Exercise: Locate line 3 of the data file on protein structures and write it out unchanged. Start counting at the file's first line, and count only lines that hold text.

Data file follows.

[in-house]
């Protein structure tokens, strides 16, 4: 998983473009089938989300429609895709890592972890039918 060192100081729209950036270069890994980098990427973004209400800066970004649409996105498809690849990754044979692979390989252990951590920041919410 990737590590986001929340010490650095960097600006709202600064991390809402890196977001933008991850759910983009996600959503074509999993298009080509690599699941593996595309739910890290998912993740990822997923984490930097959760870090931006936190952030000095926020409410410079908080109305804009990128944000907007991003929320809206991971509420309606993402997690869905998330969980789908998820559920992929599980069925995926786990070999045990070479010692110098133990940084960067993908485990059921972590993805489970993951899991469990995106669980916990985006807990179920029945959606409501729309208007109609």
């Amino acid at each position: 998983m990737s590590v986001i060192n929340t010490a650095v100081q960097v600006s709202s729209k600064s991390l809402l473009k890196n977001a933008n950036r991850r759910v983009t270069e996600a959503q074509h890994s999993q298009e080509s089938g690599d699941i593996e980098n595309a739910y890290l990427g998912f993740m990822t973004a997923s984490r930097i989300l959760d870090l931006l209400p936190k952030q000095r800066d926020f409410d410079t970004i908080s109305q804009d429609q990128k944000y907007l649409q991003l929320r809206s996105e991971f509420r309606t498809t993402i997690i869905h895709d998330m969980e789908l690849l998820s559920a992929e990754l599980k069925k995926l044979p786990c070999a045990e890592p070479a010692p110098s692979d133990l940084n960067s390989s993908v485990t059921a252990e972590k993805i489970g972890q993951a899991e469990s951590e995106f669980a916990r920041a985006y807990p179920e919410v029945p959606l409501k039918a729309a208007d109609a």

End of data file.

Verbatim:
């Amino acid at each position: 998983m990737s590590v986001i060192n929340t010490a650095v100081q960097v600006s709202s729209k600064s991390l809402l473009k890196n977001a933008n950036r991850r759910v983009t270069e996600a959503q074509h890994s999993q298009e080509s089938g690599d699941i593996e980098n595309a739910y890290l990427g998912f993740m990822t973004a997923s984490r930097i989300l959760d870090l931006l209400p936190k952030q000095r800066d926020f409410d410079t970004i908080s109305q804009d429609q990128k944000y907007l649409q991003l929320r809206s996105e991971f509420r309606t498809t993402i997690i869905h895709d998330m969980e789908l690849l998820s559920a992929e990754l599980k069925k995926l044979p786990c070999a045990e890592p070479a010692p110098s692979d133990l940084n960067s390989s993908v485990t059921a252990e972590k993805i489970g972890q993951a899991e469990s951590e995106f669980a916990r920041a985006y807990p179920e919410v029945p959606l409501k039918a729309a208007d109609a």